The Ants of Africa
Contents - Pseudomyrmecinae

Genus Tetraponera F Smith (1852: 44) (includes previous Pachysima and Viticicola).

Diagnostic Features - Slender elongate ants with relatively short legs. Clypeus sometimes produced into a spine or armed with a row of teeth or with a crenulate anterior margin. Either petiole alone with a ventral process or both segments without ventral processes.

F Smith's (1852) genus definition is at {original description}. [Smith, F. 1852. Descriptions of some hymenopterous insects captured in India, with notes on their oeconomy, by Ezra T. Downes, Esq., who presented them to the Honourable the East India Company. Ann. Mag. Nat. Hist., (2) 9, 44-50]. Roger's (1863a) definition of Sima is at {original description}.

All are arboreal species and very active, with characteristic rapid, jerky movements, and abrupt changes of direction. The previous Pachysima and Viticicola, were characterised because of their habit of living inside plant stems, sometimes as commensals, Pachysima in plants of the genus Barteria and tending large coccids on the plants. Hölldobler & Wilson (1990, page 535) describe the protection provided by Tetraponera (as Viticicola) tessmanni, which live only in stems of the liana, Vitex staudtii Guerkel; and by Tetraponera (as Pachysima) aethiops for Barteria fistulosa in Zaïre; they also list the incidence of Tetraponera ledouxi as a temporary parasite of Tetraponera anthracina (page 438, and Terron, 1969); and how one species, Tetraponera unidens (as nasuta), uniquely has a major caste with unknown functions (Terron (1971).

Earlier, Bernard (1952) remarked how all genus members inhabit hollow stems or dead wood and some support specific plants. From Africa, he reckoned there were some 30 species, with many still to be found.

Ward (1990: 449, 470) covered Tetraponera and confirmed earlier suggestions of the synonymy of Pachysima Emery and Viticicola Wheeler, also the non-African Parasima and Sima. The synonymy within Tetraponera is recognised also by Bolton (1994, 1995) but now Ward & Downie (2005), using DNA analysis appear to find differences that might substantiate the early genera as having merit.

{short description of image}Ward & Downie (2004) made several analyses of the phylogenetic relations within the Pseudomyrmecinae, of which Fig. 2 is an example. Morphological features that they considered useful were (w = worker, q = queen) - the angulate surface of the mandible above the trulleum (w), reduction in mandibular teeth (w, q), and the narrow notchlike cleft on the distal margin of the labrum (w, q). Non-African species listed are rufonigra (India), pilosa (Borneo), grandidieri (Madagascar), allaborans (Sri Lanka), morondaviensis (Madagascar), nigra (India) and punctulata (Australia). The possible separation might be into Pachysima for the rufonigra group; Tetraponera for the T. nigra group (represented by the bottom couplet); and, Sima Roger "for some fraction of the remaining species". I note that Ward & Downie have separated caffra and natalensis, whereas Bolton (1995) has caffra as a junior synonym of natalensis.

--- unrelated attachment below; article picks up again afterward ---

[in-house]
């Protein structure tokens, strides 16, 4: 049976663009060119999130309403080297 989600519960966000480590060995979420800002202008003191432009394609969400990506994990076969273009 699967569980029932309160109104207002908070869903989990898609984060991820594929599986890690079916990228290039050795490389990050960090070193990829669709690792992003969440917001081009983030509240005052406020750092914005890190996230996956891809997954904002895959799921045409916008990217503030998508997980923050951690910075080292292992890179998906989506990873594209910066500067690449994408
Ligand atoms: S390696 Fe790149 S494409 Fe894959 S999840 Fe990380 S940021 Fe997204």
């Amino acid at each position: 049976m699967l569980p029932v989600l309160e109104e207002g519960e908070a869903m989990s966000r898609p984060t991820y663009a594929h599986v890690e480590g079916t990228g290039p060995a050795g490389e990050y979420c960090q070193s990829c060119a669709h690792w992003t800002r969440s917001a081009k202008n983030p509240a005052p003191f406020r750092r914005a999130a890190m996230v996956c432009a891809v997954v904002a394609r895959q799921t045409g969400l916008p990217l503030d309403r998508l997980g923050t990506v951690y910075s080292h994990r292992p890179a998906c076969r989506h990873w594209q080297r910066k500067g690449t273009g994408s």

Ward (2006) continued his publication of studies of the genus mambers. In this latest part, he has established five monophyletic species groups covering all the Afrotropical and Malagasy species. These groups, for which he gave a key (adapted below), are rufonigra-group, ambigua-group, allaborans-group, grandidieri-group (Malagasy only] and natalensis-group. He also offered a revision of the T. ambigua-group. The paper can be seen in full - WARD, P.S. 2006: The ant genus Tetraponera in the Afrotropical region: synopsis of species groups and revision of the T. ambigua-group (Hymenoptera: Formicidae). Myrmecologische Nachrichten, 8, 119-130

NOTE - I am not convinced that Ward's interpretation of the T. ambigua-group is correct. My species key, below, therefore, does not wholly support his revisions. The availability of type images now (April 2015) appears to show I am correct.

Ward designated one new species, Tetraponera parops Ward, from East Africa. He was hesitant to treat it as a new species but I think his designation is correct. However, I have specimens of Tetraponera unidens (Santschi) new status that have the lateral rough patches on the occiput used by Ward as a primary distinguishing character for parops. Ironically, Tetraponera parops actually seems close to the original description of ambigua. The further specimens from Tanzania support the separation of parops, which is distinctly smaller than the related species.

With fresh specimens from Gabon, I regard Tetraponera angolensis (Santschi) as a clearly distinct species.

Under the blanket species Tetraponera ambigua (Emery), Ward states "mesonotum weakly convex and not separated from anterior margin of propodeum by prominently raised metanotal spiracles". He appears unaware that the drawing of occidentalis by Stitz (1917) and the description of angolensis by Santschi (1930b) have these spiracles as prominent.

Tentatively, I have separated occidentalis (ambigua race erythraea var. occidentalis Stitz 1917: 336; Menozzi, 1934: 154, worker) from Algeria to subspecies of Tetraponera erythraea (Emery), as having a wider, oval postpetiole. Moreover, if occidentalis is a genuine subspecies of ambigua, the distribution in North Africa is strange; Menozzi (1934) wrote of the finding in southwest Algeria, plus his record of its collection in Libya (Cirenaica, by Professor L di Caporiacco) as being of the form typical of southern Africa. My co-author on Ants of Egypt, Mostafa Sharaf, collected a specimen that clearly shows the distinctiveness of the North African species.